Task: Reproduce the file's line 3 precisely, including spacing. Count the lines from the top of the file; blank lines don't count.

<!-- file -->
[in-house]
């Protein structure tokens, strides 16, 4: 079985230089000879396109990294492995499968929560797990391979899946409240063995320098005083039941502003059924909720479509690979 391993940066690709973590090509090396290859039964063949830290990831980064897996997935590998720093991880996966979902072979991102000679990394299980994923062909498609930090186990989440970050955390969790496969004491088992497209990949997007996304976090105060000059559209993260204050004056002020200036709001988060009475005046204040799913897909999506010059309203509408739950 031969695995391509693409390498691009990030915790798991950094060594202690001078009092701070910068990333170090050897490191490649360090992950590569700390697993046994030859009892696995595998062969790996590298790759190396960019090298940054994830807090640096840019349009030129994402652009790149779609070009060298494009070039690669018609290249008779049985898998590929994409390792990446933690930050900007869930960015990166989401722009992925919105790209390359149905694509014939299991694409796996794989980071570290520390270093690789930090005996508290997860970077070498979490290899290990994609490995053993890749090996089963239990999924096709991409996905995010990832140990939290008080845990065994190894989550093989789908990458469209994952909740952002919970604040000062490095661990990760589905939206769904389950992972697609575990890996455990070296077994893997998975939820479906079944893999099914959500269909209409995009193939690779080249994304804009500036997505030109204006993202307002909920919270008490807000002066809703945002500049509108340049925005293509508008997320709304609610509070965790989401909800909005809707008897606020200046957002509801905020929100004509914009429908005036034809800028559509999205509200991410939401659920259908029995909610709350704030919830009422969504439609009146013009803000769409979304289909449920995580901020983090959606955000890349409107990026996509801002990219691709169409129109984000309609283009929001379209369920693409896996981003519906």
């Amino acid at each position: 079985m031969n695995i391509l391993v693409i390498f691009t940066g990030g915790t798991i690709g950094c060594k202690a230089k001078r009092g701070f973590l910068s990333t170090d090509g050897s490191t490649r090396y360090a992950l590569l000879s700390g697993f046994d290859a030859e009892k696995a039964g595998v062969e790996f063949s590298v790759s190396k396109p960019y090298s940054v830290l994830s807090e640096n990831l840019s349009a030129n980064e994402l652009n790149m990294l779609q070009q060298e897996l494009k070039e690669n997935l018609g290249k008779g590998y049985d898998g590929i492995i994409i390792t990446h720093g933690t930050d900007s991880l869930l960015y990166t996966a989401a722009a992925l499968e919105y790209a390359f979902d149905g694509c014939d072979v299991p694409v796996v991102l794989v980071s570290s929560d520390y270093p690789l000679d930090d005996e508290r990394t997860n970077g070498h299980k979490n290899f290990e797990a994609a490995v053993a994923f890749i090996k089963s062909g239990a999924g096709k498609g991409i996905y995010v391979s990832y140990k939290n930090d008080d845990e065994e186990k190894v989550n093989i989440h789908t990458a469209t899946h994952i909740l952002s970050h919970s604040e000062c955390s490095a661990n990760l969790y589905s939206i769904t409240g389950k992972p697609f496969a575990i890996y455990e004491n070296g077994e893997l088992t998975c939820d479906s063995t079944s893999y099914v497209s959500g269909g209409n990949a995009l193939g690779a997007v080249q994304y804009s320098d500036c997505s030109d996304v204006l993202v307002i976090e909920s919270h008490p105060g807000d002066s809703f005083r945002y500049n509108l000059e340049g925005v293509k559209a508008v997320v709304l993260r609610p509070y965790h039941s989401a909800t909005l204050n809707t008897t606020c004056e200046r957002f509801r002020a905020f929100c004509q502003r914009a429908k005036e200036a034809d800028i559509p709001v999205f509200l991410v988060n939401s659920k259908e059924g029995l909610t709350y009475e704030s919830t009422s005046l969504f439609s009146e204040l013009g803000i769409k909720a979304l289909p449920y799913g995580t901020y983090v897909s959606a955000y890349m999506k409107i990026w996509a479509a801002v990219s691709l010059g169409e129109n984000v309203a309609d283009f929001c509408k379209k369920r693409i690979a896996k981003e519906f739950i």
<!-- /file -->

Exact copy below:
């Amino acid at each position: 079985m031969n695995i391509l391993v693409i390498f691009t940066g990030g915790t798991i690709g950094c060594k202690a230089k001078r009092g701070f973590l910068s990333t170090d090509g050897s490191t490649r090396y360090a992950l590569l000879s700390g697993f046994d290859a030859e009892k696995a039964g595998v062969e790996f063949s590298v790759s190396k396109p960019y090298s940054v830290l994830s807090e640096n990831l840019s349009a030129n980064e994402l652009n790149m990294l779609q070009q060298e897996l494009k070039e690669n997935l018609g290249k008779g590998y049985d898998g590929i492995i994409i390792t990446h720093g933690t930050d900007s991880l869930l960015y990166t996966a989401a722009a992925l499968e919105y790209a390359f979902d149905g694509c014939d072979v299991p694409v796996v991102l794989v980071s570290s929560d520390y270093p690789l000679d930090d005996e508290r990394t997860n970077g070498h299980k979490n290899f290990e797990a994609a490995v053993a994923f890749i090996k089963s062909g239990a999924g096709k498609g991409i996905y995010v391979s990832y140990k939290n930090d008080d845990e065994e186990k190894v989550n093989i989440h789908t990458a469209t899946h994952i909740l952002s970050h919970s604040e000062c955390s490095a661990n990760l969790y589905s939206i769904t409240g389950k992972p697609f496969a575990i890996y455990e004491n070296g077994e893997l088992t998975c939820d479906s063995t079944s893999y099914v497209s959500g269909g209409n990949a995009l193939g690779a997007v080249q994304y804009s320098d500036c997505s030109d996304v204006l993202v307002i976090e909920s919270h008490p105060g807000d002066s809703f005083r945002y500049n509108l000059e340049g925005v293509k559209a508008v997320v709304l993260r609610p509070y965790h039941s989401a909800t909005l204050n809707t008897t606020c004056e200046r957002f509801r002020a905020f929100c004509q502003r914009a429908k005036e200036a034809d800028i559509p709001v999205f509200l991410v988060n939401s659920k259908e059924g029995l909610t709350y009475e704030s919830t009422s005046l969504f439609s009146e204040l013009g803000i769409k909720a979304l289909p449920y799913g995580t901020y983090v897909s959606a955000y890349m999506k409107i990026w996509a479509a801002v990219s691709l010059g169409e129109n984000v309203a309609d283009f929001c509408k379209k369920r693409i690979a896996k981003e519906f739950i």